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Thai Government Bonds Gain on U.S. Budget Deadlock; Baht Steady

Dec. 27 (Bloomberg) -- Thailand’s government bonds rose, sending the seven-year yield to the lowest level in more than two weeks, as demand for safer assets increased after budget talks in the U.S. stalled.

Stocks in the world’s largest economy fell yesterday as President Barack Obama planned to return to Washington before a year-end deadline for budget revisions needed to prevent more than $600 billion in automatic tax increases and spending cuts. The Thai Office of Industrial Economics cut its forecast today for the nation’s 2012 manufacturing growth to 2.5 percent to 3 percent, from 5 percent to 6 percent earlier, citing a slower-than-estimated recovery from last year’s floods.

“Yields have declined because of U.S. uncertainties,” said Julia Goh, an economist at CIMB Investment Bank Bhd. in Kuala Lumpur. More investors are “seeking safer assets such as government bonds,” she said.

The yield on the 3.875 percent government bonds due June 2019 fell one basis point, or 0.01 percentage point, to 3.23 percent in Bangkok, the lowest level since Dec. 10, according to data compiled by Bloomberg. It fell five basis points this month and was at 3.25 percent at the end of 2011.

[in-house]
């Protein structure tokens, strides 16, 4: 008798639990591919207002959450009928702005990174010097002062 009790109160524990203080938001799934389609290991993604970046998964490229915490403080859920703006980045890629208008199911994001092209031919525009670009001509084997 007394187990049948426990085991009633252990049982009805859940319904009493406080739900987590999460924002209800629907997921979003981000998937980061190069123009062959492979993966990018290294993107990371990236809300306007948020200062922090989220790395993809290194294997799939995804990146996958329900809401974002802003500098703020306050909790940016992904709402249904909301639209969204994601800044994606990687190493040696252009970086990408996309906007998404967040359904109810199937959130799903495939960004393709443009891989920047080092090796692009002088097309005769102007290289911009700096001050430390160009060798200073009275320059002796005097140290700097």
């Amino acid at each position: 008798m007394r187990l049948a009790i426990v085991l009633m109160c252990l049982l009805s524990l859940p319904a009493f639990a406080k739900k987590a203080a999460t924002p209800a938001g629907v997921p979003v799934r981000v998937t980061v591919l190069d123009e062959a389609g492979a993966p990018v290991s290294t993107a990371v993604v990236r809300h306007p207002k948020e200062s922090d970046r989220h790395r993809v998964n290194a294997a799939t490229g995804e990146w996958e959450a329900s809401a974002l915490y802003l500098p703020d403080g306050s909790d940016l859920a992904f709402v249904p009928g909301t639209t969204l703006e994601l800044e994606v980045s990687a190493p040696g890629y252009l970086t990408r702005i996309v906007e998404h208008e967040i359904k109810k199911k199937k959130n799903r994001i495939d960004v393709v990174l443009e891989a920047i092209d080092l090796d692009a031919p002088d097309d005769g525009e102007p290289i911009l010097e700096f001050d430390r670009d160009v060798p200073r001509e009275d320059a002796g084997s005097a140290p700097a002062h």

Somchai Sujjapongse, head of the Thai finance ministry’s fiscal policy office, forecast yesterday that the nation’s economy will expand 5 percent in 2013, less than an earlier estimate of 5.2 percent. Global funds bought 425 million baht ($13.9 million) more local debt more than they sold yesterday, according to data from the Thai Bond Market Association.

The baht was little changed at 30.66 per dollar, according to data compiled by Bloomberg. It appreciated 2.9 percent this year, after rising 5 percent in 2011.

One-month implied volatility, a measure of expected moves in exchange rates used to price options, rose 33 basis points to 3.88 percent. It fell 264 basis points in 2012.

To contact the reporter on this story: Kyoungwha Kim in Singapore at kkim19@bloomberg.net

To contact the editor responsible for this story: James Regan at jregan19@bloomberg.net

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